DEVELOPMENT OF AN ICE-PENETRATING SOFTWARE-DEFINED RADAR USING THE UNIVERSAL SOFTWARE RADIO PERIPHERAL PLATFORM

Open Access
Author:
Liu, Peng
Graduate Program:
Electrical Engineering
Degree:
Master of Science
Document Type:
Master Thesis
Date of Defense:
July 10, 2014
Committee Members:
  • Sven G Bilen, Thesis Advisor
  • Julio Urbina, Thesis Advisor
  • Sridhar Anandakrishnan, Thesis Advisor
Keywords:
  • Ice-penetrating Radar
  • Software-defined Radio
  • USRP
Abstract:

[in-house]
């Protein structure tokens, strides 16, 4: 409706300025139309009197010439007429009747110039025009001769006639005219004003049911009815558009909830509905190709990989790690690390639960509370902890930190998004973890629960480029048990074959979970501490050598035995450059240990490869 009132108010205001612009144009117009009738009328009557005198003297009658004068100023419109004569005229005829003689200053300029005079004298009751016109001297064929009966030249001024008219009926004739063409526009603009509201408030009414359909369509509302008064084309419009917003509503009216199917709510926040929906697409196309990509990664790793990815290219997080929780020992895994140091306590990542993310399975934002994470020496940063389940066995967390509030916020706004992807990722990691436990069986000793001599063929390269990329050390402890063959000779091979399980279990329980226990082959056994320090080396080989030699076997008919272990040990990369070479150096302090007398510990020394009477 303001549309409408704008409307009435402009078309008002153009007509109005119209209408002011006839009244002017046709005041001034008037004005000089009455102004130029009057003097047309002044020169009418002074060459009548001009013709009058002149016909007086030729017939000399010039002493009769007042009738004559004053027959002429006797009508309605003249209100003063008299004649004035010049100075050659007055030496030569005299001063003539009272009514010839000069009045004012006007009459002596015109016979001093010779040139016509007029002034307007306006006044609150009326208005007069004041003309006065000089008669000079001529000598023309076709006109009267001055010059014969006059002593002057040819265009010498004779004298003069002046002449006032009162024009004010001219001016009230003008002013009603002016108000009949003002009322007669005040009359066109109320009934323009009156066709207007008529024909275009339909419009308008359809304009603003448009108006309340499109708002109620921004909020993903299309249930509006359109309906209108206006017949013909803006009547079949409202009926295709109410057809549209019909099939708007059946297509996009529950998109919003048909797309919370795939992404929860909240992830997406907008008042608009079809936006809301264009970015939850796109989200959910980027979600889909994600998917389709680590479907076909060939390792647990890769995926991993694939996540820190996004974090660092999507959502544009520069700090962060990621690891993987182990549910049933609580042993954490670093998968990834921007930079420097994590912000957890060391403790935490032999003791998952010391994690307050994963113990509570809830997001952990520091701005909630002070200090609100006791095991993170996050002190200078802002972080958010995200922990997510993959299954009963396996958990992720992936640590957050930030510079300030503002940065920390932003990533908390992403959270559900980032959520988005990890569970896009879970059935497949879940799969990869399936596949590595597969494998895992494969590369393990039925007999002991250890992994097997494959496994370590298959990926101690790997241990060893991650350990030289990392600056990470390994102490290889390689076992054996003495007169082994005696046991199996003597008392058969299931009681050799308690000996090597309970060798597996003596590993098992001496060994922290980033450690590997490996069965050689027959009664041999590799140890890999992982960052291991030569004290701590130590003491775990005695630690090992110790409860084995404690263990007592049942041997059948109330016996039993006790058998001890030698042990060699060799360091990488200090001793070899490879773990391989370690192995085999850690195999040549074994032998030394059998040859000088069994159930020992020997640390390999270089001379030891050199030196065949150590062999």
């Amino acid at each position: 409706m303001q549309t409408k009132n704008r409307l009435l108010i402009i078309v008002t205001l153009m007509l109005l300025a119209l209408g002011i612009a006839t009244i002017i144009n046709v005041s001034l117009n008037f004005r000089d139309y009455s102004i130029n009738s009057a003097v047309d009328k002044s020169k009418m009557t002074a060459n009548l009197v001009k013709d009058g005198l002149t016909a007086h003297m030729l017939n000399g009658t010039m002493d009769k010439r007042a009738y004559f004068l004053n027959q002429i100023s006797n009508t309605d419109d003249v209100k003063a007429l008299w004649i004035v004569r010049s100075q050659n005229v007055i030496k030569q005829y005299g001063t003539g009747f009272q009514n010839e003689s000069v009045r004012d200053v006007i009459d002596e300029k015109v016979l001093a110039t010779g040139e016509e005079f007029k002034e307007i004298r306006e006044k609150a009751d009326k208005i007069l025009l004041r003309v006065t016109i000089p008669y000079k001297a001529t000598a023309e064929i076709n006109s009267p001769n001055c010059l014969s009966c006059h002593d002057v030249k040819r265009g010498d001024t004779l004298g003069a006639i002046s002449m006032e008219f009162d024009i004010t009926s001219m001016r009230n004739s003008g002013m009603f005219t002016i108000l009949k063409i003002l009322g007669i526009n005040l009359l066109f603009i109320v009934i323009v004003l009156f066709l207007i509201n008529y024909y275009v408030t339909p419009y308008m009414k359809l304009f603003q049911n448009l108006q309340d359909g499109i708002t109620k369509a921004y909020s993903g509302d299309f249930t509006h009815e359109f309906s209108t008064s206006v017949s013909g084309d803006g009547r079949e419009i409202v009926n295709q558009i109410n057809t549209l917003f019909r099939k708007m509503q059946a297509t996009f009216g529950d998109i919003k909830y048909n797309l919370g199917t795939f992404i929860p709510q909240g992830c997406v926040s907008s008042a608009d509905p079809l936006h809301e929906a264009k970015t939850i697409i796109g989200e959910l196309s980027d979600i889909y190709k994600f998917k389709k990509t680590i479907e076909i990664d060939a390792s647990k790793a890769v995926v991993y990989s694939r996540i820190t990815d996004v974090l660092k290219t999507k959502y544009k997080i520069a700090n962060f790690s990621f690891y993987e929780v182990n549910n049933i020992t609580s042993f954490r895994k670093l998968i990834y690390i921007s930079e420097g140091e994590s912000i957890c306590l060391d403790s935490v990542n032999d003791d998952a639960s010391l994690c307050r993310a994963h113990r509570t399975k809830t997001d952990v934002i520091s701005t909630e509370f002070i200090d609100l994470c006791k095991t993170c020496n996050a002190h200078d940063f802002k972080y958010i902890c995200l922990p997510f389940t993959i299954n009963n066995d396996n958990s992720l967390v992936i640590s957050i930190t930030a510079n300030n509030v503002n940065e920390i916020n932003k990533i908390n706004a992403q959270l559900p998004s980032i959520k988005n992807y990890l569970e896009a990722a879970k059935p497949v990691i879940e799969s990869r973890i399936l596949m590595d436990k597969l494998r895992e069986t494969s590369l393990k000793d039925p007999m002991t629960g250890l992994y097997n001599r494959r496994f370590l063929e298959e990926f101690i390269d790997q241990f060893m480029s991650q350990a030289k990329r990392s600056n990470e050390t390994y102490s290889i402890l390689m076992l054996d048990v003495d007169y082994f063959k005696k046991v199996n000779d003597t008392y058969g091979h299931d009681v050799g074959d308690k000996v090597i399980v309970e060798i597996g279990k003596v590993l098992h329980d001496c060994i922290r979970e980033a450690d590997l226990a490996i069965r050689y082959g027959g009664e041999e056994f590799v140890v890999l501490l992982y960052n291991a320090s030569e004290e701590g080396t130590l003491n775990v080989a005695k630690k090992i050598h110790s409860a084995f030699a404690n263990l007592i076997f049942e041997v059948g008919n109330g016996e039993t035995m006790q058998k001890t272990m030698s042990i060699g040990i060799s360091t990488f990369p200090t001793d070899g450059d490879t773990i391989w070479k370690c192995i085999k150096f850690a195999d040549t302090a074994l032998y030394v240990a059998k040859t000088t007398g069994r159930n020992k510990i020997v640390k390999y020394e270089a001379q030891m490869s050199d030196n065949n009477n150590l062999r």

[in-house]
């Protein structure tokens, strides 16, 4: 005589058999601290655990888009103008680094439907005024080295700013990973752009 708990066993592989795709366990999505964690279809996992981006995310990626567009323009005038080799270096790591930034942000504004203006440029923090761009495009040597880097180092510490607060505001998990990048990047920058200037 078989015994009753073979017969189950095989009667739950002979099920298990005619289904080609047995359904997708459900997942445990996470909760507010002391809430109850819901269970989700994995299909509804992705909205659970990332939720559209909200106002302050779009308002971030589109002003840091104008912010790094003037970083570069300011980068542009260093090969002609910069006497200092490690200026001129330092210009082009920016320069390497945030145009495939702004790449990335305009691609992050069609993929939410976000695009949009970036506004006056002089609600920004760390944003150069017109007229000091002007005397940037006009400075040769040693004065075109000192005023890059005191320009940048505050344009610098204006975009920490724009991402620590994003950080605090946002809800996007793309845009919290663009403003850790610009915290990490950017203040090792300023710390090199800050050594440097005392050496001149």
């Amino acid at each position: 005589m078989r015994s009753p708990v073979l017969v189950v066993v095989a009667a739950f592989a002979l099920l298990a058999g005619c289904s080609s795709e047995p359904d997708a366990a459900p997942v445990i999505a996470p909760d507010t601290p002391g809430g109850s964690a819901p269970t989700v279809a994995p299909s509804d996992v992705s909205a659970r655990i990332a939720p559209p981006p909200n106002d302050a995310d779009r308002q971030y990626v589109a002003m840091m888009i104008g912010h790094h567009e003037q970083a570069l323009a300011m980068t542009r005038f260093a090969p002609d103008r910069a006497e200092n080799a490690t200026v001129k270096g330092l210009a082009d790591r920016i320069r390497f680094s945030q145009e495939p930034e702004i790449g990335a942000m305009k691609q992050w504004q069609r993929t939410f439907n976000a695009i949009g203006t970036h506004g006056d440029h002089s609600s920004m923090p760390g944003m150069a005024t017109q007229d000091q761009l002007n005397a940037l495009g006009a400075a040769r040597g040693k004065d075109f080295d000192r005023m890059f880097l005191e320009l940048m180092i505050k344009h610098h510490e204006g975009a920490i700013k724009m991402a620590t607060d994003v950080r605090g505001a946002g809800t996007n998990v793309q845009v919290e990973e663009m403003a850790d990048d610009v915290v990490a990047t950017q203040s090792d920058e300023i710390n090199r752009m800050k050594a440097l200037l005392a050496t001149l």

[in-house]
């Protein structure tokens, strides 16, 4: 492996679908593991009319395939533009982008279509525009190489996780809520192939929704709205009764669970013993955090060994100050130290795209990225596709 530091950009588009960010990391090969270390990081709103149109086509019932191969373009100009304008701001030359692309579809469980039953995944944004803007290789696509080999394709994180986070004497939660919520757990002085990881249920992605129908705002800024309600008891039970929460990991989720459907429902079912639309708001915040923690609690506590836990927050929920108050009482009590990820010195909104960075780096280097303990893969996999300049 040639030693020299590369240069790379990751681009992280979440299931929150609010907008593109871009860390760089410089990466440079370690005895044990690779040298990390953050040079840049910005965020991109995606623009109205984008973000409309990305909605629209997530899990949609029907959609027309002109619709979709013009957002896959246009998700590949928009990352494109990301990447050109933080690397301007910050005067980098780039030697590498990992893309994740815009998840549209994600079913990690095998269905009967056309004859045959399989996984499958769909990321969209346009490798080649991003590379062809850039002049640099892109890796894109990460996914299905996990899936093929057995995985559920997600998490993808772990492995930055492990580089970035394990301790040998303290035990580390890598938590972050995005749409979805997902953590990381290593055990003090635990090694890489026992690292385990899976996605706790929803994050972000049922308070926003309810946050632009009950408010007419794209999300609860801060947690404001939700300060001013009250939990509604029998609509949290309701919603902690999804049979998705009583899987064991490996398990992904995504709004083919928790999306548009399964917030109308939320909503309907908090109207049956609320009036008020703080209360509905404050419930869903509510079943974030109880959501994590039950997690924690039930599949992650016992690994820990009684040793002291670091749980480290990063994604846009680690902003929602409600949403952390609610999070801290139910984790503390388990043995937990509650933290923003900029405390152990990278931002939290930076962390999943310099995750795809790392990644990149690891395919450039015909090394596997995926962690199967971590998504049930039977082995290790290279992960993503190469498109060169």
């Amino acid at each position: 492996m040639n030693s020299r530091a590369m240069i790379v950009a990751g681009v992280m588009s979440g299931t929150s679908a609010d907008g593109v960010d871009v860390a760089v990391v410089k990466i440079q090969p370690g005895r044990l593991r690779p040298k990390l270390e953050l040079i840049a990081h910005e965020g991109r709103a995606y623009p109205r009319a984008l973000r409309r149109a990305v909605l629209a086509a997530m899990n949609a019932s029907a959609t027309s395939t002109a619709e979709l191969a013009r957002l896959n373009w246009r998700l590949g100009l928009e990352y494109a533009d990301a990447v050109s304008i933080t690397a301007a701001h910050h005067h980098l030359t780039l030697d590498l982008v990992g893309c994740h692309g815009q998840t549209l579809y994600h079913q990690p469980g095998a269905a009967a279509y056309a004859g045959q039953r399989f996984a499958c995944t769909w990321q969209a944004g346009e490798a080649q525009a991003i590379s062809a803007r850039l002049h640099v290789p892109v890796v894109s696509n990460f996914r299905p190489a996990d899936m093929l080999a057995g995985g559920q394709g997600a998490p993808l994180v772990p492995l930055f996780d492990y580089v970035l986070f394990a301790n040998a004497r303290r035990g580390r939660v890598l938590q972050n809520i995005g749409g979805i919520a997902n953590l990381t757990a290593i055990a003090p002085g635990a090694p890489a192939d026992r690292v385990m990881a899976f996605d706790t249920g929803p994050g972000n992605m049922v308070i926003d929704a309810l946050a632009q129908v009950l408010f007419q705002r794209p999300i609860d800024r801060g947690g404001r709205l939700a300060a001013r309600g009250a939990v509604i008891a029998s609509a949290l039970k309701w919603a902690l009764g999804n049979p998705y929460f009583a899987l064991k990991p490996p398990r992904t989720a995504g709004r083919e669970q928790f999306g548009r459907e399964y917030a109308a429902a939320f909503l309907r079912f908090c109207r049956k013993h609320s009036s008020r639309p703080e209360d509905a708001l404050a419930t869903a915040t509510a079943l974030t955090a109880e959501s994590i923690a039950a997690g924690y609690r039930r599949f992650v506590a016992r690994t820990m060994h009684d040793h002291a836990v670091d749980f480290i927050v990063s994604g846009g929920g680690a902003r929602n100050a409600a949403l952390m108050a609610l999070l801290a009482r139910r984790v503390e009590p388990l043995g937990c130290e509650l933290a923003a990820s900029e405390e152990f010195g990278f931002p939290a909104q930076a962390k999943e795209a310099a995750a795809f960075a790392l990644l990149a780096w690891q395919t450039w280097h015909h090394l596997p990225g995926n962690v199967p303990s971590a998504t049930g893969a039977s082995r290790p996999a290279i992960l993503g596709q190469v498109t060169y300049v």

An ice-penetrating software-defined radar has been developed using the Universal Software Radio Peripheral (USRP) that generates chirp signals. Called the USRP-based Ice Radar, the initial design goal was to create a portable, compact radar that is adaptable to future requirements using software-defined-radio techniques. The USRP-based Ice Radar will be used in polar glacier research to determine the depth of ice sheets up to 3 km. This version of the Ice Radar is built on previous versions that were hardware-based and PXI-based. The systems functions by outputting a 20-W in-phase/quadrature chirp from a log-periodic antenna and receiving reflections with a second antenna of the same type. One channel has been established with a bandwidth of 5 MHz. The RF front-end paths have been designed to transmit and receive signals in the proper frequency range and includes a glacier/calibrate mode selection switch and blanking switch modules. An external FPGA has been implemented to generate the blanking switch signal, glacier/calibrate selection, 10-MHz reference clock, and a 500-Hz trigger signal. LabVIEW is used to generate the original chirp signal and to communicate with both the USRP and external FPGA. Simulations were performed in LabVIEW to verify the function of the matched filter and SystemVUE was used to calculate gains in the transmission and receiving paths, and the losses due to the glacier and reflection from bedrock. Network and spectrum analyzers were used to verify the functions of transmitter and receiver paths in the frequency domain. The USRP-based Ice Radar is demonstrated to meet the design goals set out for it.